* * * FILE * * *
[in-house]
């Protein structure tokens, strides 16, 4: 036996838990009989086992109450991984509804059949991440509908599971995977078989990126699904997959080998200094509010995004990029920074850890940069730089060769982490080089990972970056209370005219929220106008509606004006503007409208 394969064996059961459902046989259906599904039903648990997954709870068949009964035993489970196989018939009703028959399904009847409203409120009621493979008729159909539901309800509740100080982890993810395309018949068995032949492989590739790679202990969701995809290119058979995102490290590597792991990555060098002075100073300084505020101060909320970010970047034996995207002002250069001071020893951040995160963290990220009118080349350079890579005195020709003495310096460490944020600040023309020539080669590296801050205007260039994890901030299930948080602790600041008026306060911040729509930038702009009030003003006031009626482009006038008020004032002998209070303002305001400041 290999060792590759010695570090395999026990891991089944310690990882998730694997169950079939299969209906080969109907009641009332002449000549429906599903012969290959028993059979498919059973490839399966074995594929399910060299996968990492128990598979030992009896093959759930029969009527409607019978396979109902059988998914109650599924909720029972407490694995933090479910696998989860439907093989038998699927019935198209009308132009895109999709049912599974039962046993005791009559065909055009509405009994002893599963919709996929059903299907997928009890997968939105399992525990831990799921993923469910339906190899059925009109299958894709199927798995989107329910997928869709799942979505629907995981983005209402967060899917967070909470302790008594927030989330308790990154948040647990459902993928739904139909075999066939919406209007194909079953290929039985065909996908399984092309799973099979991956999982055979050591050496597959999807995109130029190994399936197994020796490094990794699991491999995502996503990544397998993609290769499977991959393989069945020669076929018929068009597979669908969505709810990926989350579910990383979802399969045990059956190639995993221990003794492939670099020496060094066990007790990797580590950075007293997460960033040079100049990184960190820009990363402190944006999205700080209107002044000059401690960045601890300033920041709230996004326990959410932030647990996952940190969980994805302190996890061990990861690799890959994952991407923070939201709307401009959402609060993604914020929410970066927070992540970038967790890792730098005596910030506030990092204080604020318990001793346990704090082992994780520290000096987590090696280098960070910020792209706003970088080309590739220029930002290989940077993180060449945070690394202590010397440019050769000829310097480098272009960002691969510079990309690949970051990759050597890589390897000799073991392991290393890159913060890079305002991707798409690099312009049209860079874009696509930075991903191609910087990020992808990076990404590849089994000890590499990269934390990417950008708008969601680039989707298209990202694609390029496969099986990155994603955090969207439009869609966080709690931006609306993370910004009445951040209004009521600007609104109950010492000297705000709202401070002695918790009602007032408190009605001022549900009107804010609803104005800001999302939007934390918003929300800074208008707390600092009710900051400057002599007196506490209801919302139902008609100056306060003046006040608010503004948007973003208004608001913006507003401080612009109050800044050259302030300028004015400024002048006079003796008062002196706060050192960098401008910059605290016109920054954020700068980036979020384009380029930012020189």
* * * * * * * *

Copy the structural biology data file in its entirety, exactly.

[in-house]
């Protein structure tokens, strides 16, 4: 036996838990009989086992109450991984509804059949991440509908599971995977078989990126699904997959080998200094509010995004990029920074850890940069730089060769982490080089990972970056209370005219929220106008509606004006503007409208 394969064996059961459902046989259906599904039903648990997954709870068949009964035993489970196989018939009703028959399904009847409203409120009621493979008729159909539901309800509740100080982890993810395309018949068995032949492989590739790679202990969701995809290119058979995102490290590597792991990555060098002075100073300084505020101060909320970010970047034996995207002002250069001071020893951040995160963290990220009118080349350079890579005195020709003495310096460490944020600040023309020539080669590296801050205007260039994890901030299930948080602790600041008026306060911040729509930038702009009030003003006031009626482009006038008020004032002998209070303002305001400041 290999060792590759010695570090395999026990891991089944310690990882998730694997169950079939299969209906080969109907009641009332002449000549429906599903012969290959028993059979498919059973490839399966074995594929399910060299996968990492128990598979030992009896093959759930029969009527409607019978396979109902059988998914109650599924909720029972407490694995933090479910696998989860439907093989038998699927019935198209009308132009895109999709049912599974039962046993005791009559065909055009509405009994002893599963919709996929059903299907997928009890997968939105399992525990831990799921993923469910339906190899059925009109299958894709199927798995989107329910997928869709799942979505629907995981983005209402967060899917967070909470302790008594927030989330308790990154948040647990459902993928739904139909075999066939919406209007194909079953290929039985065909996908399984092309799973099979991956999982055979050591050496597959999807995109130029190994399936197994020796490094990794699991491999995502996503990544397998993609290769499977991959393989069945020669076929018929068009597979669908969505709810990926989350579910990383979802399969045990059956190639995993221990003794492939670099020496060094066990007790990797580590950075007293997460960033040079100049990184960190820009990363402190944006999205700080209107002044000059401690960045601890300033920041709230996004326990959410932030647990996952940190969980994805302190996890061990990861690799890959994952991407923070939201709307401009959402609060993604914020929410970066927070992540970038967790890792730098005596910030506030990092204080604020318990001793346990704090082992994780520290000096987590090696280098960070910020792209706003970088080309590739220029930002290989940077993180060449945070690394202590010397440019050769000829310097480098272009960002691969510079990309690949970051990759050597890589390897000799073991392991290393890159913060890079305002991707798409690099312009049209860079874009696509930075991903191609910087990020992808990076990404590849089994000890590499990269934390990417950008708008969601680039989707298209990202694609390029496969099986990155994603955090969207439009869609966080709690931006609306993370910004009445951040209004009521600007609104109950010492000297705000709202401070002695918790009602007032408190009605001022549900009107804010609803104005800001999302939007934390918003929300800074208008707390600092009710900051400057002599007196506490209801919302139902008609100056306060003046006040608010503004948007973003208004608001913006507003401080612009109050800044050259302030300028004015400024002048006079003796008062002196706060050192960098401008910059605290016109920054954020700068980036979020384009380029930012020189």